“I suppose…” I glanced toward the wide stairs where Mrs. Poole had taken herself.
Nora took my hand in two of hers. “Put your mind at rest, dear Jonathan. My aunt and I have a perfect understanding of one another on such matters, as do my servants. My only demand of you is your discretion. May I rely on it?”
I could hardly blurt my answer to that one out fast enough.
“Very well, then. Now…would you like to see my bedroom?”
Strangely, it was on the ground floor, but by the time we reached it I was out of breath, as though we’d run up several flights of stairs. The air seemed very scarce once more. My chest was tight and my knees trembled with an intriguing mixture of fear, anticipation, and lust. Nora was aware of and enjoyed her effect on me, but in a sympathetic manner. She gave my hand a reassuring squeeze before pushing open her door.
She drew me into a room decorated for delight. Candles were everywhere, burning away with a supreme lack of thrift to turn night into day for us. Each added its small warmth to what was being produced by the fireplace, comfortably dispelling any chill that might have lingered from our drive over.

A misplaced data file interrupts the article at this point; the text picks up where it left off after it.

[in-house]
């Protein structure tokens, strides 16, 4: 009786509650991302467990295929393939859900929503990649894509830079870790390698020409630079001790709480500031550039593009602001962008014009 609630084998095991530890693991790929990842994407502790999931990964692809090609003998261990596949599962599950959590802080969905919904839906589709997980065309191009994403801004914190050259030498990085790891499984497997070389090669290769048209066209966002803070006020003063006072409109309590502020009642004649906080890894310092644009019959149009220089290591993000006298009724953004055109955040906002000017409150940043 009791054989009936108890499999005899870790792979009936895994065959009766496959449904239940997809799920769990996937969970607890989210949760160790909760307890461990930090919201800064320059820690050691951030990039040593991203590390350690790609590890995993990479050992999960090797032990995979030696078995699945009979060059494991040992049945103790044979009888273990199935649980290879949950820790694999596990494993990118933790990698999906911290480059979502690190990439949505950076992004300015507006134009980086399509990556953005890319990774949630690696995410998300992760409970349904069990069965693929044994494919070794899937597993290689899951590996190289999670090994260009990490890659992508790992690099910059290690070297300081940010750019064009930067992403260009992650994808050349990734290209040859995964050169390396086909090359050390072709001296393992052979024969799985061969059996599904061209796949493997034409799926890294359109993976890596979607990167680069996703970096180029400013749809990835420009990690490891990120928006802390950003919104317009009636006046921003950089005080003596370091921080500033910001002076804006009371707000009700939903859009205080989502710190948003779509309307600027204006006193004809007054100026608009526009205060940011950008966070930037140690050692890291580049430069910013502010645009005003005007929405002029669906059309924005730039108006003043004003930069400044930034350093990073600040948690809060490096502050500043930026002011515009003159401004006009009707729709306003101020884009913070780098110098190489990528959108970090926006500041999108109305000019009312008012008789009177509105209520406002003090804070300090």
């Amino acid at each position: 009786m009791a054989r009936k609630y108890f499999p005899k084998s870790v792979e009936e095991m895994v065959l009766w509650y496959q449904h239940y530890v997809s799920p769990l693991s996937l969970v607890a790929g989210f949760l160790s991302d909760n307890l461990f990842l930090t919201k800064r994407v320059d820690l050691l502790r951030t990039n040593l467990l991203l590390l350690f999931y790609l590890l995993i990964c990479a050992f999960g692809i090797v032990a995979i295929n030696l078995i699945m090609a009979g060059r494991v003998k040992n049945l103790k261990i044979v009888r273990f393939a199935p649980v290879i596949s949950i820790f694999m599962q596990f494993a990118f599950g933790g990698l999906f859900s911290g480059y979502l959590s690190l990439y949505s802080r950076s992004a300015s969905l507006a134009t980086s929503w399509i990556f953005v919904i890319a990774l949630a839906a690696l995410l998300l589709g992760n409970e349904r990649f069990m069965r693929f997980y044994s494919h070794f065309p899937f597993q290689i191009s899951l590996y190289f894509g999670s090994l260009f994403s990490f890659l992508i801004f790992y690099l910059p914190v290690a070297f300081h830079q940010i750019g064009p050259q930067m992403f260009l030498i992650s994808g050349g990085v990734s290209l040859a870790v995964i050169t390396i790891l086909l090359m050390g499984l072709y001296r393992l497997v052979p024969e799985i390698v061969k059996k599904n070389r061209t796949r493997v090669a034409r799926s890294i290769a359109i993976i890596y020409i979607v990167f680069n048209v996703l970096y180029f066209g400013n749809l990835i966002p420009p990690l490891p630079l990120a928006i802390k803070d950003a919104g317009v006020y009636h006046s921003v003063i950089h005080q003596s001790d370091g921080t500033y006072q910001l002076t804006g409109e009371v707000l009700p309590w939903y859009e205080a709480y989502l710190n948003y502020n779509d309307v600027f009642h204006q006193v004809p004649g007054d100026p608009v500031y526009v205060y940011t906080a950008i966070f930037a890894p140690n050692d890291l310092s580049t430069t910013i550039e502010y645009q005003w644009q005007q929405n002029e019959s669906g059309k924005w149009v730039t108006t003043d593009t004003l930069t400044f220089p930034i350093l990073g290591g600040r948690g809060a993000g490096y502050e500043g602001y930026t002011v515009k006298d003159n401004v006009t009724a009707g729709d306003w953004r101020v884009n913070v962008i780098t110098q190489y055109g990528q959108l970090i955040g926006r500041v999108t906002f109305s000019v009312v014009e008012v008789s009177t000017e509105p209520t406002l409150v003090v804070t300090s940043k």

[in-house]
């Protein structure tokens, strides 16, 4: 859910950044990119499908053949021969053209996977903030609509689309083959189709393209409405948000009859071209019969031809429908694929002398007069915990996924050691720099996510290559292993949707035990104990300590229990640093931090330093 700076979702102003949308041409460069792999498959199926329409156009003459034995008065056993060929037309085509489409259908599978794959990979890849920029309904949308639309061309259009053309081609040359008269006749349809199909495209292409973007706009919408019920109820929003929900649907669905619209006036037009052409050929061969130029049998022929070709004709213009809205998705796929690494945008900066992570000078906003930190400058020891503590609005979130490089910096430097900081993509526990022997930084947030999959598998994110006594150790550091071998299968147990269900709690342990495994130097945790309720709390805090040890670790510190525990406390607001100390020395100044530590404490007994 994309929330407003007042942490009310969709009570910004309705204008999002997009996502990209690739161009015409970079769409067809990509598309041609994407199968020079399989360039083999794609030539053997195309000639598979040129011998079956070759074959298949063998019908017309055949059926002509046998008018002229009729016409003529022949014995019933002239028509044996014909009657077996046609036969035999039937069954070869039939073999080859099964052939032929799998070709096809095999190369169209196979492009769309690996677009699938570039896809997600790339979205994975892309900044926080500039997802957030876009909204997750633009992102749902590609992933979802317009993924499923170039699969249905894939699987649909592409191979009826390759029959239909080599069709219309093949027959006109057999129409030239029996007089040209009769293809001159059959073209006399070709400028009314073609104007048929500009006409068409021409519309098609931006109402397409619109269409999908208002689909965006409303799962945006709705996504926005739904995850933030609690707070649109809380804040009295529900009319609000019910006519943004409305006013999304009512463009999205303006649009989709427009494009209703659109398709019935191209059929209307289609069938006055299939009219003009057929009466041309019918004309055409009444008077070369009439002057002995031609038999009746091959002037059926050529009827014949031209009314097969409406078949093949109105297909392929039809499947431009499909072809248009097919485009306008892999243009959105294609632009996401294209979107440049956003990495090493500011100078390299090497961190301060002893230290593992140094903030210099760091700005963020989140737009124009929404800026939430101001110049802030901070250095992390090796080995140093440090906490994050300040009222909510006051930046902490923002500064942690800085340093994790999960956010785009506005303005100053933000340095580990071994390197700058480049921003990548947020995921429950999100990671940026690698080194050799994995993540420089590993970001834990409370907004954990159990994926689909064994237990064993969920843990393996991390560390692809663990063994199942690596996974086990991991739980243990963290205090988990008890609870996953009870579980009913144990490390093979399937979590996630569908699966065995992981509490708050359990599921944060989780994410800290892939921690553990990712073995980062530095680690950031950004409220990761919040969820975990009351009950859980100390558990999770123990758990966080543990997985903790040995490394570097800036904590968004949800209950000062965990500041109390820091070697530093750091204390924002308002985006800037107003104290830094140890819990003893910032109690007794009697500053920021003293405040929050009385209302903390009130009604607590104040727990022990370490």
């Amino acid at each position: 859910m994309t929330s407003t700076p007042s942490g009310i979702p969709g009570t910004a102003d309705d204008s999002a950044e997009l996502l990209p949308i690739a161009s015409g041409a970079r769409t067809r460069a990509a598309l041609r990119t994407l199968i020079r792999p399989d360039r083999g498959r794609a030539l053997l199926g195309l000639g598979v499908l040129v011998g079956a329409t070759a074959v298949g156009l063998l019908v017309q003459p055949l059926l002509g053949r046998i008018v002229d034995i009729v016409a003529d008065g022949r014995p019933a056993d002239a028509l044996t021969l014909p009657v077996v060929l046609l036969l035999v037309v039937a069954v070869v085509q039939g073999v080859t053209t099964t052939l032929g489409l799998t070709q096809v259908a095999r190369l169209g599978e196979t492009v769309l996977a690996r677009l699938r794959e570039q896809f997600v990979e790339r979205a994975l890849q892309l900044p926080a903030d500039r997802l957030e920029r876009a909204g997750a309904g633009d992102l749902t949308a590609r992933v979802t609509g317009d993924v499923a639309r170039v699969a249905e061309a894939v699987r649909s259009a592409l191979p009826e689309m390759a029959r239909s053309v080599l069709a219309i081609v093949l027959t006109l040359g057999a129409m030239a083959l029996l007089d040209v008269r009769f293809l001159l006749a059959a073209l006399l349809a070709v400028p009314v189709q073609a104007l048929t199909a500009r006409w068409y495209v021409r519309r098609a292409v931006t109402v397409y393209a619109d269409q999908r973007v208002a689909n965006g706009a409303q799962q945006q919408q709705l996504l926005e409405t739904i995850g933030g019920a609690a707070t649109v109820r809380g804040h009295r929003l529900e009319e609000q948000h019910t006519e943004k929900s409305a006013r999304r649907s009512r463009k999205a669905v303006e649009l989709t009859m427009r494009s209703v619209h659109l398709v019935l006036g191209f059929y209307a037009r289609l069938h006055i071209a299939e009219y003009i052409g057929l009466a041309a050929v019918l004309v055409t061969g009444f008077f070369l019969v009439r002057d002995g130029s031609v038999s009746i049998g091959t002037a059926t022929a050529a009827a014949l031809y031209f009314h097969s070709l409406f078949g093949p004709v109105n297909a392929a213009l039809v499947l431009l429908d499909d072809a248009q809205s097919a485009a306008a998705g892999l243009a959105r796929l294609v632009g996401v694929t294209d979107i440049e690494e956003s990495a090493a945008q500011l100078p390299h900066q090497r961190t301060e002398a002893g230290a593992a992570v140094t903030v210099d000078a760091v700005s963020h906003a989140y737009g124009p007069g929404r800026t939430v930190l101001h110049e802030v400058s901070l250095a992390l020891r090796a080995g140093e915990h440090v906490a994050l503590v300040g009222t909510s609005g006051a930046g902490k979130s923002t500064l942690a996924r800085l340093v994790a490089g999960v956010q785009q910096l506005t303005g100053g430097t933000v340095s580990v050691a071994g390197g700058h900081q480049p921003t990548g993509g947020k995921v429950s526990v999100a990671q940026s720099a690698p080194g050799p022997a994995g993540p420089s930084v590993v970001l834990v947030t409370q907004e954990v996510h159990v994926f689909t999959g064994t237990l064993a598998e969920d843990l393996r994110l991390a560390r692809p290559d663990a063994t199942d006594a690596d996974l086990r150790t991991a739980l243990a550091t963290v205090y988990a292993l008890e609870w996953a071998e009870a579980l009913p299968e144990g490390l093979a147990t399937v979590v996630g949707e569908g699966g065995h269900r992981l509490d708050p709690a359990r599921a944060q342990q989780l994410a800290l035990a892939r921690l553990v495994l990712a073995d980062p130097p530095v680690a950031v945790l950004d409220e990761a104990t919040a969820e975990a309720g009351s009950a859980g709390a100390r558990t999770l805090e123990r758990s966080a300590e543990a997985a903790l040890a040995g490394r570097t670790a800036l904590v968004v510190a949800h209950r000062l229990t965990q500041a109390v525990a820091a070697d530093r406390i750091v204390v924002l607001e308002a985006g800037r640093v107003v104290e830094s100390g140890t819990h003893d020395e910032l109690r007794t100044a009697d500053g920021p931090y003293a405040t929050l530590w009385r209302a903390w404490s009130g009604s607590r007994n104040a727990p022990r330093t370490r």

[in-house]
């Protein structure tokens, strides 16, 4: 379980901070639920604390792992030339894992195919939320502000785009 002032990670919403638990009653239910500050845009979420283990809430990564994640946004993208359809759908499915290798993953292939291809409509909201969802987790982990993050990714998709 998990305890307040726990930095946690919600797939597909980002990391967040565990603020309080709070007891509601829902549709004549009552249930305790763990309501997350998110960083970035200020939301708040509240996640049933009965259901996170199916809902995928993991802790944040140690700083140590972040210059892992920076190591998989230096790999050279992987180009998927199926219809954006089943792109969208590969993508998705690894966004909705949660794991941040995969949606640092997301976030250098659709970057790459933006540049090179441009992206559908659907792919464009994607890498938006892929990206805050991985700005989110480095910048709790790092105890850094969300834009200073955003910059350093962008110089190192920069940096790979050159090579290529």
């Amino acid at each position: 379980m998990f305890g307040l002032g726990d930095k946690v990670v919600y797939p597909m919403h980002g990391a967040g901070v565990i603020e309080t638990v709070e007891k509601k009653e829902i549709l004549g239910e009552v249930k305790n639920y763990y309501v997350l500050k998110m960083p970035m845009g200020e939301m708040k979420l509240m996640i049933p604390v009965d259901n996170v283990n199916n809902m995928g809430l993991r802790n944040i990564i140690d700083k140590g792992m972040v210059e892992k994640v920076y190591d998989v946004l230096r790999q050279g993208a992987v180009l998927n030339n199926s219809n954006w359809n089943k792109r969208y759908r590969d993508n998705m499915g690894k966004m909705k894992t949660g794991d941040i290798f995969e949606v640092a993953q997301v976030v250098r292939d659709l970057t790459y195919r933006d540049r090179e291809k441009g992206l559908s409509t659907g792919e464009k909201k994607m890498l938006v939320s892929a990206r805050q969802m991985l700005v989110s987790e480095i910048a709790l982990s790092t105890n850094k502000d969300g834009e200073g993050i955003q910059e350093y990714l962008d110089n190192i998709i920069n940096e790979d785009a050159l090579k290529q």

The walls were papered halfway up with Oriental-looking flowers on a dark pink background. The ample bed was draped with embroidered tapestries to match, and the sheets—when I got close enough to touch them—were of ivory-colored silk and scented with rose. A special recess in one wall opposite the bed held a lovely and striking portrait of Nora, wearing antique clothes.
“It is very like you,” I said. “What was the purpose of the costume?”
“A whim of the artist. He was very talented, but eccentric.”
“Did he love you?”
“How did you guess?”
“Anyone seeing this work would know.”
Her lips curled in a smile that any man might die for, and I found my arms going around her, drawing her tightly to me. We resumed the kisses begun an age ago in the maze.